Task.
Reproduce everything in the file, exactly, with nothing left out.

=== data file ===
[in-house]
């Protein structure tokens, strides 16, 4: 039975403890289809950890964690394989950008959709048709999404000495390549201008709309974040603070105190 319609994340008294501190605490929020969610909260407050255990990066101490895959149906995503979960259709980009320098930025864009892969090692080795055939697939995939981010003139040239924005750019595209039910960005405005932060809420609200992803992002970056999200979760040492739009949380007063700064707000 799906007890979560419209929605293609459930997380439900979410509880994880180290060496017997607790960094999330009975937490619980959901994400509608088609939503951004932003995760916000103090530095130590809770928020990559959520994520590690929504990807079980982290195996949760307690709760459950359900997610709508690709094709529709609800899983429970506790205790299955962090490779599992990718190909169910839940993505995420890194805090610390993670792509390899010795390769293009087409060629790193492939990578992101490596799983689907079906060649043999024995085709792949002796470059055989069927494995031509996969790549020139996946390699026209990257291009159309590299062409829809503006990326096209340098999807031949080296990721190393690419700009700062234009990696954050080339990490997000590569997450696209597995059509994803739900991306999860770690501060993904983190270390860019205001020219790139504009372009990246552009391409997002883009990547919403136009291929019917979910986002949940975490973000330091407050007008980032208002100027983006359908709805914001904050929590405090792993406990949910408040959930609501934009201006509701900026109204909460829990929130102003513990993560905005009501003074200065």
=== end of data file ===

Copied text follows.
[in-house]
């Protein structure tokens, strides 16, 4: 039975403890289809950890964690394989950008959709048709999404000495390549201008709309974040603070105190 319609994340008294501190605490929020969610909260407050255990990066101490895959149906995503979960259709980009320098930025864009892969090692080795055939697939995939981010003139040239924005750019595209039910960005405005932060809420609200992803992002970056999200979760040492739009949380007063700064707000 799906007890979560419209929605293609459930997380439900979410509880994880180290060496017997607790960094999330009975937490619980959901994400509608088609939503951004932003995760916000103090530095130590809770928020990559959520994520590690929504990807079980982290195996949760307690709760459950359900997610709508690709094709529709609800899983429970506790205790299955962090490779599992990718190909169910839940993505995420890194805090610390993670792509390899010795390769293009087409060629790193492939990578992101490596799983689907079906060649043999024995085709792949002796470059055989069927494995031509996969790549020139996946390699026209990257291009159309590299062409829809503006990326096209340098999807031949080296990721190393690419700009700062234009990696954050080339990490997000590569997450696209597995059509994803739900991306999860770690501060993904983190270390860019205001020219790139504009372009990246552009391409997002883009990547919403136009291929019917979910986002949940975490973000330091407050007008980032208002100027983006359908709805914001904050929590405090792993406990949910408040959930609501934009201006509701900026109204909460829990929130102003513990993560905005009501003074200065």